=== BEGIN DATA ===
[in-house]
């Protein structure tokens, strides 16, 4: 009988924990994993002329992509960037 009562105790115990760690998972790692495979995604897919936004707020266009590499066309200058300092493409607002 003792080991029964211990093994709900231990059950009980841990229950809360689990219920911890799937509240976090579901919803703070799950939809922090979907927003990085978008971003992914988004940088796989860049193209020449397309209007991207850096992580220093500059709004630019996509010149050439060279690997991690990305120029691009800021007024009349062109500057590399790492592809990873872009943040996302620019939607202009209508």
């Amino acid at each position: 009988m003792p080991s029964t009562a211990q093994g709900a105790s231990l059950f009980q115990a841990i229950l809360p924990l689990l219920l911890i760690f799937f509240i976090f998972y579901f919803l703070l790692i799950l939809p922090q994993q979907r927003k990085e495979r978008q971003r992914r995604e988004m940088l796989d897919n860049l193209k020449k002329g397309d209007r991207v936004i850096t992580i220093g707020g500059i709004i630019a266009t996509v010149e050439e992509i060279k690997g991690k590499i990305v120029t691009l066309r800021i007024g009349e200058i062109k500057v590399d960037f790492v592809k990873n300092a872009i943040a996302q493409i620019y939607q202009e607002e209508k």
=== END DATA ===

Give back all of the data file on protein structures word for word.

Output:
[in-house]
């Protein structure tokens, strides 16, 4: 009988924990994993002329992509960037 009562105790115990760690998972790692495979995604897919936004707020266009590499066309200058300092493409607002 003792080991029964211990093994709900231990059950009980841990229950809360689990219920911890799937509240976090579901919803703070799950939809922090979907927003990085978008971003992914988004940088796989860049193209020449397309209007991207850096992580220093500059709004630019996509010149050439060279690997991690990305120029691009800021007024009349062109500057590399790492592809990873872009943040996302620019939607202009209508």
């Amino acid at each position: 009988m003792p080991s029964t009562a211990q093994g709900a105790s231990l059950f009980q115990a841990i229950l809360p924990l689990l219920l911890i760690f799937f509240i976090f998972y579901f919803l703070l790692i799950l939809p922090q994993q979907r927003k990085e495979r978008q971003r992914r995604e988004m940088l796989d897919n860049l193209k020449k002329g397309d209007r991207v936004i850096t992580i220093g707020g500059i709004i630019a266009t996509v010149e050439e992509i060279k690997g991690k590499i990305v120029t691009l066309r800021i007024g009349e200058i062109k500057v590399d960037f790492v592809k990873n300092a872009i943040a996302q493409i620019y939607q202009e607002e209508k």